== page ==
Apps sharing the most information included TextPlus 4, a popular iPhone app for text messaging. It sent the phone’s unique ID number to eight ad companies and the phone’s zip code, along with the user’s age and gender, to two of them.
Both the Android and iPhone versions of Pandora, a popular music app, sent age, gender, location and phone identifiers to various ad networks. iPhone and Android versions of a game called Paper Toss—players try to throw paper wads into a trash can—each sent the phone’s ID number to at least five ad companies. Grindr, an iPhone app for meeting gay men, sent gender, location and phone ID to three ad companies.
“In the world of mobile, there is no anonymity,” says Michael Becker of the Mobile Marketing Association, an industry trade group. A cellphone is “always with us. It’s always on.”
The article is continued here.
Facebook just announced Location Based Services integration, with Facebook Places. This is required viewing for any marketer or agency professional, or just about any entrepreneur. But from a marketing perspective this is going to require those who are looking at retail, ooh, POS or any environmental marketing to consider the social media, mobile and digital impact of what they do.
From a user perspective now you can not only provide your status update but incorporate the location, context and ideally the people around you.
But this is very significant for our business, while LBS isnâ€™t new (its been around for years – the wireless company I started was one of the first to create Location Based Services – 1999), this is the first time its available at scale. Â While Foursquare, Gowalla, Yelp and others have been in place the scale has never really been there. Now that Facebook has integrated LBS into its platform 500m+ people have access to this toolâ€™s capability and over 150m people using Facebook mobile can begin to be using it directly. Users can now share where they are, see which friends are in the local area, and discover new places by following where others from their social network have checked in.
Some interesting things to think about:
- Retail, POS, OOH, Experiential have a new requirement and that is mobile and the digital/social experience.Â How do you want your audiences to engage with your experience on the mobile platform while they are there and what will they be talking about?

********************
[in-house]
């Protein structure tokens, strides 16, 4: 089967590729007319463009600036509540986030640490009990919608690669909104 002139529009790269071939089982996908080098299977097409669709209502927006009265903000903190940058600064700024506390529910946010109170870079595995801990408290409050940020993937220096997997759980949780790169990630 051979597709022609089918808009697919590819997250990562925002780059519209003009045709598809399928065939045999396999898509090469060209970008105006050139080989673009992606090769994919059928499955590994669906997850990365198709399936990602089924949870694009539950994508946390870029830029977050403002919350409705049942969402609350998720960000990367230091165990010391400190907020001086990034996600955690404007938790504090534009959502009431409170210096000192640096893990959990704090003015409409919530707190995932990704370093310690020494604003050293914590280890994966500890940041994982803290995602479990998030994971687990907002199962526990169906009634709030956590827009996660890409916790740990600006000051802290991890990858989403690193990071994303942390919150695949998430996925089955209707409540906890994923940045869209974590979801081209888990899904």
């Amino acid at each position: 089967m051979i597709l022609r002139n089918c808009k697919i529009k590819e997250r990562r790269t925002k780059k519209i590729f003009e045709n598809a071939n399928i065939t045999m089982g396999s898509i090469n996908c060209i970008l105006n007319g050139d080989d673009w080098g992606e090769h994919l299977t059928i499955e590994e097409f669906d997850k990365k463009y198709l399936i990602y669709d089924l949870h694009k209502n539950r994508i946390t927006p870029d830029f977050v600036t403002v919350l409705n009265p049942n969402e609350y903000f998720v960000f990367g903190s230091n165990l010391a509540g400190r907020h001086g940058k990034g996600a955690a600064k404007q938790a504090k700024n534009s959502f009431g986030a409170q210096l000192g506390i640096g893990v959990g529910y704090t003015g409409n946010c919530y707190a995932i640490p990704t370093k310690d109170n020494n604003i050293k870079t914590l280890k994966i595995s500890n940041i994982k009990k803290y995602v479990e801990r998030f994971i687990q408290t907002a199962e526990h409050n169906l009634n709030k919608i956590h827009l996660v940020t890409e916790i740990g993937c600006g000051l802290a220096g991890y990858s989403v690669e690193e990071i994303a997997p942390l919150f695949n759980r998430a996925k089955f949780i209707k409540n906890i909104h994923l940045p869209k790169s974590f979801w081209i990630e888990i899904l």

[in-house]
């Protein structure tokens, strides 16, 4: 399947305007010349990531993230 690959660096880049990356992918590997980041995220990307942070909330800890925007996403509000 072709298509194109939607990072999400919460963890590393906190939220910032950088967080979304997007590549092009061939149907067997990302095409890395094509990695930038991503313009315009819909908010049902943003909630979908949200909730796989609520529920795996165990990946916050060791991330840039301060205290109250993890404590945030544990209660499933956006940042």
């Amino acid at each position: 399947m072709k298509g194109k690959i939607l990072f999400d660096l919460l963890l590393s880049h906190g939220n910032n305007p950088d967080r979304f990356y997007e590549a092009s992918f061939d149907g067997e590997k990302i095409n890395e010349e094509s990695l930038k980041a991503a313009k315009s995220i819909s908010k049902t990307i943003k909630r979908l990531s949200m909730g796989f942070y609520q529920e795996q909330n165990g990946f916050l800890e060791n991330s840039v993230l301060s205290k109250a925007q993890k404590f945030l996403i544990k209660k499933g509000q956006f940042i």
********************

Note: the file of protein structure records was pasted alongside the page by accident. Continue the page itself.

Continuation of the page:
- How will you reward customer loyalty? Provide customers a reason to keep coming back and â€œchecking inâ€ to places, as well as share that with their networks
- Places will be a wonderful tool for promoting business and experiential marketing as well as providing special offers.
- APIs and data of facebook places will be a great resource for applications, start thinking about how to leverage this resource of information – Marketers should be thinking about this as well as entrepreneurs.
There is a Facebook Places FAQ for Advertisers here http://www.facebook.com/help/?topic=places#!/help/?page=1159
As well as a user guide for Facebook places here: http://www.facebook.com/help/?topic=places
If you haven’t had a chance to see the amazing Old Spice Campaign by Weiden and Kennedy look anywhere on the internet and you will find it. The campaign, which did include the usual print, tv and other traditional media, really built its buzz around digital and social media.Â It wasn’t just the creative idea which was brilliant, it was really the execution, production, distribution, and ultimately the ability to create and deploy almost real time high-quality content efficiently and I am sure cost effectively that makes it so amazing.